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ChrisRevocateur wrote:

What's the greatest sacrifice anyone could make? Their life? Nah, they've got something much more important. Their soul.

Now if you do something evil, tainting your soul, or even irrevocably damning you to Hell for eternity, but the reason and result was for good, then it's possible that you just made the greatest sacrifice in the name of good that anyone ever could. You gave your soul so that others may be saved.

To illustrate my point, here's an example:

Say that I had a child, and somehow I found out that my child is THE Anti-Christ. True blue, take over the world and make everyone suffer Anti-Christ. I decide to murder my child so that he will never rise to be the Anti-Christ. If this actually ended the threat of the Anti-Christ (and didn't just postpone it until he was born as another child), then I've literally just saved EVERYONE from the worst fate possible, and by committing an utterly evil and reprehensible act, murdering my own child. It doesn't matter that he's going to be the Anti-Christ, he's still just a child, with no understanding of good or evil or any of that stuff. I murdered an innocent child, my own to boot. I am surely damned to Hell, where the soul of my child and I get to spend eternity together, only I'm being tortured the entire time.

But in sacrificing my soul, I have saved the entire world from the Apocalypse and the resulting suffering and destruction that comes from it. Good wins by default, and there is no need for the great battle between good and evil, meaning no war, less useless suffering.

So really, by committing these evil acts (and I don't know the specifics for any except the Shackled City one), could it be possible that their personal self sacrifice might just be the "goodest" thing they could do?

If the "Late, Great Planet Earth" described Anti-Christ properly, its first "miracle" is surviving what should be a fatal wound to the head. If were to attempt to murder the child and failed, you would not be postponing or cancelling the Tribulation and Last Judgment, you would hasten it.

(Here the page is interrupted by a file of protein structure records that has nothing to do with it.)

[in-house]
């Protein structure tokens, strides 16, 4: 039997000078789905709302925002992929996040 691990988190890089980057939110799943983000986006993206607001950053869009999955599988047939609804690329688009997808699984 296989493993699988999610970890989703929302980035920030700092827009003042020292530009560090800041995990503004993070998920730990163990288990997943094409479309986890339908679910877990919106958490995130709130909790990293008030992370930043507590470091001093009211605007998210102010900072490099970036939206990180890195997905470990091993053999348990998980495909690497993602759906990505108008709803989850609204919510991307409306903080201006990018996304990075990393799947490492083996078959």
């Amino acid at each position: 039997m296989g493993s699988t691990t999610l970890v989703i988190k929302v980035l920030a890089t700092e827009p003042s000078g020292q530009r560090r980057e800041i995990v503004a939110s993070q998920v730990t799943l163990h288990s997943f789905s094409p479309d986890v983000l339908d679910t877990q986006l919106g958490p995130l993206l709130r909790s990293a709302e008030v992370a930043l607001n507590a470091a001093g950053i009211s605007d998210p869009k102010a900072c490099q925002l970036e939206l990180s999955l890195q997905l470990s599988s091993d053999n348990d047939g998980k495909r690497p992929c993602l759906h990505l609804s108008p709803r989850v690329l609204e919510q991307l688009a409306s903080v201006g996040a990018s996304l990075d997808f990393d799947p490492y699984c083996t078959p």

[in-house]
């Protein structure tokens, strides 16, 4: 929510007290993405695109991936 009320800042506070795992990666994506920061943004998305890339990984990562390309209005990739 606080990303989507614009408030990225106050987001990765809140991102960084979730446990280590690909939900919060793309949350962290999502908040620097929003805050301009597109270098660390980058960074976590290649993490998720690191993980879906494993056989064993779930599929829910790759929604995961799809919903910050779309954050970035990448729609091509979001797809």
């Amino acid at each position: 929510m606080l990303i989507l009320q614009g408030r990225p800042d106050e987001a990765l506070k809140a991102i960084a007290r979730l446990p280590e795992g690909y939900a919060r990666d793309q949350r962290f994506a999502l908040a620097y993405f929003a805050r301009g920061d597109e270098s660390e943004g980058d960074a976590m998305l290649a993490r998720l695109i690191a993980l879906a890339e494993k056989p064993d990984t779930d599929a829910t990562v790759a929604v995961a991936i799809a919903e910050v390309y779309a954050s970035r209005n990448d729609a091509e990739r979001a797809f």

At any rate, you'd probably remove whatever marked the kid as Anti-Christ out of sheer pity -- the kids at school would be teasing him mercilessly about that strange birthmark. End of Anti-Christ, no deaths.

Caineach wrote:

I understand the problem your running into. In my games, the GM is consistently throwing 2-3 CR+6 encounters at us a day, as we usually cake walk them. This results in a level almost every other session using the medium progression, which can be too fast for some.

We also recently had a new GM come in, and the CR system was pretty worthless to him. He had to keep throwing higher and higher stuff at us than the system recomended to give us any challenge (we cakewalked 1/2 dozen CR+4 encounters in a row), unil he ended up suprizing us with a CR+7 random encounter of dragons that resulted in TPK.

XP for damage taken isn't what I think your going for, so much as resources used. If you do it, you should also make sure to continue the middle earth policy of rewarding clever ideas, avoiding combat, and other things. And these things should outweigh the damage taken aspects.

In this case, to be honest, your DM may not be playing the monsters as intelligently as possible. An orc is smart enough to use whatever cover is available and smart enough to flee, giving the alarm to his comrades. An orc leader who has survived long enough to gather 1000 gp is probably smart enough to exchange half of them for healing potions or armor that exceeds the usual orc standard over the years before the party shows up.

Enough goblins to make a CR 6 encounter are enough goblins to include a spellcaster and a leader with some basic battle tactics (high ground, cover, reluctance to engage your party's tanks directly), with grunts split between archers and tanks (the goblins with more hitpoints serving as the tanks). The shaman will cast cure light wounds instead of causing them to keep the tanks swinging. The leader will skulk behind his "throne" shooting arrows +1 at any unarmored PC and guzzling his potions (about 30% of the value of the encounter's treasure). The grunts will shoot their arrows from the shadows, behind any convenient table. Most importantly, the grunt archers will be scattered and behind any cover available.

Mok wrote:

I guess this would apply to really any version of D&D, but one thing that knocks about in my head is an old element in Middle Earth Role Playing, where players would earn xp for the damage they took.

That has stuck with me over the years, and after a recent game of Pathfinder where players coasted through several encounters that were rated as being "hard" for their level, I thought perhaps... instead of giving out xp based off of the potential threat of the encounter, why not give out xp based on the actual threat of the encounter?

That is, the more the characters take a beating, the more xp they get, regardless of whatever the encounter is rated at.

Here's a problem that came up last weekend when running a game with three first-level characters. Goblins were raiding farms on the edge of town. I wrote the dungeon in the expectation that the party would launch some sort of assault on the dungeon. Instead they hid out in a ruined farmhouse and ambushed a band of raiding goblins. Had I awarded XP for closeness to death, then the party would be penalized for skillful play.